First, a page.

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The Norfolk post. [volume] (Norfolk, Va.) 1865-1866, June 22, 1865, Image 1

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It Published EVERY MORNING (Sunday* Excepted) at
No. 18 Roanoke Square,
aad sold to Daftlerx and Ni-ws Dnvs at
,«* sant to rabarrlbara I.v mall at the rat» of
IpayAbls in adrance. Single copies, at the counter, FIVE
RtatdanU in tbc city of Sorfolk or Port-mouth, dwlr-
Lla( the papar lift regularly at their houses or places of
[boal'iass, will be servud by a carrier, by leaving tbo naitic
'and address at tbo counting-room of the pu!>li<aUon
•flic*. They will tattle with the carrier weekly tor the
i lb jotMk fflsT
i THURSDAY, JUNE 22, 1865.
Judge Underwood and Generel Lee.
i [From the Petersburg, (Vu.) June 10.J
Jahn C. Underwood, an Itinerant srhoolmasl-i- from a
I Northern State, settled ninny years ugo iv the citiity of
Nrlkx, Virginia, took charge of a country wheats and
I began in a modest way to correct the ignorance of thi*
tMMfglited State. In tho course of time he minted a very
worthy lady of that county, and obtained, through her
connections, a largo and useful acquaintanceship in that
region, which be improred financially and otherwise.—
11l eeßtfruenU on the subject of slavery were übnoxii-us
kp tha people, and, tbereforo, modestly eo-urealed until an'
opportunity of their safe exposition w»a afforded, as he
thought, at the time of the Fremont cantpaigu, we be
tter*, whe a, in tLe midst of a few fishermen, be raised a
pole at OccocjiMU, beating a fjng inscribe! with the
aame of the abolition candidato for the Presidency.—
This was morn than his neighbors felt tiko en
during, and Underwood w-ts furred to leave, to avo-id
aharpar castigatlon than he bad been wont to inflict
oa the rising heirs of Fairfax. During the war ha was
appointed to a judgeship—why, we cannot conceive;
probably on tho ground that as there was nothing to he
Sooe, he could do no harm: hut the conclusion of peace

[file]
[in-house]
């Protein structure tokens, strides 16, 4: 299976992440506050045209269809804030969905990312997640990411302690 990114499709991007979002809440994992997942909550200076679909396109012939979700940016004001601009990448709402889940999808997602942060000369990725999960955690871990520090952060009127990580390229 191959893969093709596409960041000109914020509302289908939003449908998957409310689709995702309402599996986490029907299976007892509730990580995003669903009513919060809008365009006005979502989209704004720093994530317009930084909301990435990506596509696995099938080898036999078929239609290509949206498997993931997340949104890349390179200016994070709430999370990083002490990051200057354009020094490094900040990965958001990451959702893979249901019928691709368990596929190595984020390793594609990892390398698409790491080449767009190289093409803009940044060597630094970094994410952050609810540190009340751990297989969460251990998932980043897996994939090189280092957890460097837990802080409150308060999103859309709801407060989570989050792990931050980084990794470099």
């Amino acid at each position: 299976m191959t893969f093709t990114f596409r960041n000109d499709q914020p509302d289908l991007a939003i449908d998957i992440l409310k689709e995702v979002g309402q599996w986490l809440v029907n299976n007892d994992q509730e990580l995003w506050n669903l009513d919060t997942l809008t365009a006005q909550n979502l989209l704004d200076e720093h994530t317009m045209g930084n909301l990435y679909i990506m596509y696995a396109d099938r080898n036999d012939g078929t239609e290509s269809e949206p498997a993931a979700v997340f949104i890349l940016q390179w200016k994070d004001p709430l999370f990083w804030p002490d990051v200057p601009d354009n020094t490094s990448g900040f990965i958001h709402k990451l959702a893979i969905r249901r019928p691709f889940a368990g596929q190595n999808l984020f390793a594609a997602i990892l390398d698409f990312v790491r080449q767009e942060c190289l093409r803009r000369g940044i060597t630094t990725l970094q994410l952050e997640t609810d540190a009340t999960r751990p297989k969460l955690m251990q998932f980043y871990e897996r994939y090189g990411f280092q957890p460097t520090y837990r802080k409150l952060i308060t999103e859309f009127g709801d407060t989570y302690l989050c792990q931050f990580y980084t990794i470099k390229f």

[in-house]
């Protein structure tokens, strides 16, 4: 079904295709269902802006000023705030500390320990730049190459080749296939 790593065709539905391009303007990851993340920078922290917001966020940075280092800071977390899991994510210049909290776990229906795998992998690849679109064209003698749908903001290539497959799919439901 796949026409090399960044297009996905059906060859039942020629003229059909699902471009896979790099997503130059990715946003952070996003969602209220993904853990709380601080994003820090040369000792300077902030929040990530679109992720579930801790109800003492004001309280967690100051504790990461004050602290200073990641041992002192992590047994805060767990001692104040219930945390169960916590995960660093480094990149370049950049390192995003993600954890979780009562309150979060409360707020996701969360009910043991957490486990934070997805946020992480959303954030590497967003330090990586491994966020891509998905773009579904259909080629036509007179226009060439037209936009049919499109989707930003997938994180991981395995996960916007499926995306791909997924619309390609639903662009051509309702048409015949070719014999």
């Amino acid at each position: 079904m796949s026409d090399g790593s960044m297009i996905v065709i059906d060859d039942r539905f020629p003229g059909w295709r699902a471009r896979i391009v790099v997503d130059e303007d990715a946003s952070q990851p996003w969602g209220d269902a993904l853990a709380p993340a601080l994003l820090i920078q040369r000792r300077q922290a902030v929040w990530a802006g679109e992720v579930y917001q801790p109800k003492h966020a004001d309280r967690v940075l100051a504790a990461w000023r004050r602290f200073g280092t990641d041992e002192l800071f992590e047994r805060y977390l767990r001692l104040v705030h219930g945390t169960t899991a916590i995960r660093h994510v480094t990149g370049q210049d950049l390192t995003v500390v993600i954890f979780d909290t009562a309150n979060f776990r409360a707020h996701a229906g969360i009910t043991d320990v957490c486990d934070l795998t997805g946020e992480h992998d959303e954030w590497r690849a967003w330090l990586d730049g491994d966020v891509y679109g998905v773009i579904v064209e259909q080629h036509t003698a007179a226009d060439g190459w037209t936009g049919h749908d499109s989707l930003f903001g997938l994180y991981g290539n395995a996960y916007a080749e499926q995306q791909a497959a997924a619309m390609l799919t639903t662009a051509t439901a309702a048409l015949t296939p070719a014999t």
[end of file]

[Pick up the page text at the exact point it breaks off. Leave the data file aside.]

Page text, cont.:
leaves him the highest judicial officer in the Eastern Dis
trict oi Virginia; and the first offl ial functions of a pub"
Ik nature which he dischargee, on the return of poacts is
*o launch against a citizen of this rotate, the larhcrs of
'whose shoes he Is unworthy to loose, a proclamatfjn,
■ Which, for violence, blasphemy and unf m:nled nepcrsion of
' a brave aud chivalrous poo,'«, beggars Imagery, and d< flos
comparison. No sooner bad this charge been Issued than
■a) object was unfolded In tho summoning of a cloud o, I
witnesses befcro the grand Jury, In order to baso on their
' atrtdsnea an Indictment against Qcner:-! Lee! OeueralOrant
ooald afford not only to pardon <leu. Lee, but to exluiußt
the stlquttte of conventional respect in all his intercom so
with him. The great Army of the Potomac could doff
their hats with the involuntary homage of tbe soldier to
s/ealus, courage and chivalry, as the old leader of the
▲my of Northern Virgiuia passod then lines after his
•nrresdor. The Northern visitors oould vie with the resi
dents and n.tlves of Richmond In paying him tho mot]
touching murks of respect, os be wended bis way to bis
home thror.BU tbo streets of our NSaUL Tho stalwart
heroes of Shermau could break out iuto cheers, not of la
emit, but of ;p; rocintioti, •- they passed Vs door In their
triumphal ma- eh. Tho government at Washington, which
has thought proj« r to arrest governors, ex-govurnors, com
amieaiontnaudcongnMt.mon, Miroau-cblefs aud Uockade
ruaaors, prosideuticand preachers, bus uot laid the v, eight o:
Banger, or a tf rtei.on the men to whontGen.Orant 1m ; giv-
Ba hit wldisr-word for safe-guard. No, tbo foul deed wo*
ItftrV-r tat* congenial performance of na Imported judge